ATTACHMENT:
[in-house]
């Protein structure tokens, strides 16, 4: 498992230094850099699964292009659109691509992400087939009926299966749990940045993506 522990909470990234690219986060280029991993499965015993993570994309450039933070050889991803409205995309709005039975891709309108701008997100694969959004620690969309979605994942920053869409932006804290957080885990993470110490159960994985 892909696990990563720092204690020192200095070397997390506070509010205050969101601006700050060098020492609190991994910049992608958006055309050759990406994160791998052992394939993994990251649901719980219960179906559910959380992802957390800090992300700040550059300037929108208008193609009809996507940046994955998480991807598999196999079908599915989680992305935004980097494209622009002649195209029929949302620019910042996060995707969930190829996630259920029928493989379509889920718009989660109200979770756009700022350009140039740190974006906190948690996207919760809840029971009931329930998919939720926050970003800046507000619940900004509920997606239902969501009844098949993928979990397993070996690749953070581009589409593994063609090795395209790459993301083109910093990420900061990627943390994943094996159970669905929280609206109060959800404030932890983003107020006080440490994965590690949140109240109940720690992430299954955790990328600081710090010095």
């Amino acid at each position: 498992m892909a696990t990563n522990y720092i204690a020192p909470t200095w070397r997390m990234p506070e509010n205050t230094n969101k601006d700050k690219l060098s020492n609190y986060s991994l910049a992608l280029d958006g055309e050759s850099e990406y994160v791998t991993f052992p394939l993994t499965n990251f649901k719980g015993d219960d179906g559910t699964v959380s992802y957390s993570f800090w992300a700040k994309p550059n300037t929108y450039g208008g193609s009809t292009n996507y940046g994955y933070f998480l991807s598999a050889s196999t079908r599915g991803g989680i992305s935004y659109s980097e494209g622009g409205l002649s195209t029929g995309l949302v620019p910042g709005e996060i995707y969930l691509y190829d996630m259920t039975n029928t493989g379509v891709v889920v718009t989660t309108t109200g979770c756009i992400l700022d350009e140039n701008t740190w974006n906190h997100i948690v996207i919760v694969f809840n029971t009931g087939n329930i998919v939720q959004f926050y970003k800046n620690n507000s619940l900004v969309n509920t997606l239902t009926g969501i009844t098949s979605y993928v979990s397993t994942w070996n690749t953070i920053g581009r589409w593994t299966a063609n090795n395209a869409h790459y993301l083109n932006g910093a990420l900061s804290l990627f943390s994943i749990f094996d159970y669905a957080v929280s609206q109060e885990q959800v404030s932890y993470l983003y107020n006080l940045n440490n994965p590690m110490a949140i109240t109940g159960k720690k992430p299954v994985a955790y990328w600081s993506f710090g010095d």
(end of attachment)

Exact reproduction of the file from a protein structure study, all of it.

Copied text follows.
[in-house]
């Protein structure tokens, strides 16, 4: 498992230094850099699964292009659109691509992400087939009926299966749990940045993506 522990909470990234690219986060280029991993499965015993993570994309450039933070050889991803409205995309709005039975891709309108701008997100694969959004620690969309979605994942920053869409932006804290957080885990993470110490159960994985 892909696990990563720092204690020192200095070397997390506070509010205050969101601006700050060098020492609190991994910049992608958006055309050759990406994160791998052992394939993994990251649901719980219960179906559910959380992802957390800090992300700040550059300037929108208008193609009809996507940046994955998480991807598999196999079908599915989680992305935004980097494209622009002649195209029929949302620019910042996060995707969930190829996630259920029928493989379509889920718009989660109200979770756009700022350009140039740190974006906190948690996207919760809840029971009931329930998919939720926050970003800046507000619940900004509920997606239902969501009844098949993928979990397993070996690749953070581009589409593994063609090795395209790459993301083109910093990420900061990627943390994943094996159970669905929280609206109060959800404030932890983003107020006080440490994965590690949140109240109940720690992430299954955790990328600081710090010095």
């Amino acid at each position: 498992m892909a696990t990563n522990y720092i204690a020192p909470t200095w070397r997390m990234p506070e509010n205050t230094n969101k601006d700050k690219l060098s020492n609190y986060s991994l910049a992608l280029d958006g055309e050759s850099e990406y994160v791998t991993f052992p394939l993994t499965n990251f649901k719980g015993d219960d179906g559910t699964v959380s992802y957390s993570f800090w992300a700040k994309p550059n300037t929108y450039g208008g193609s009809t292009n996507y940046g994955y933070f998480l991807s598999a050889s196999t079908r599915g991803g989680i992305s935004y659109s980097e494209g622009g409205l002649s195209t029929g995309l949302v620019p910042g709005e996060i995707y969930l691509y190829d996630m259920t039975n029928t493989g379509v891709v889920v718009t989660t309108t109200g979770c756009i992400l700022d350009e140039n701008t740190w974006n906190h997100i948690v996207i919760v694969f809840n029971t009931g087939n329930i998919v939720q959004f926050y970003k800046n620690n507000s619940l900004v969309n509920t997606l239902t009926g969501i009844t098949s979605y993928v979990s397993t994942w070996n690749t953070i920053g581009r589409w593994t299966a063609n090795n395209a869409h790459y993301l083109n932006g910093a990420l900061s804290l990627f943390s994943i749990f094996d159970y669905a957080v929280s609206q109060e885990q959800v404030s932890y993470l983003y107020n006080l940045n440490n994965p590690m110490a949140i109240t109940g159960k720690k992430p299954v994985a955790y990328w600081s993506f710090g010095d």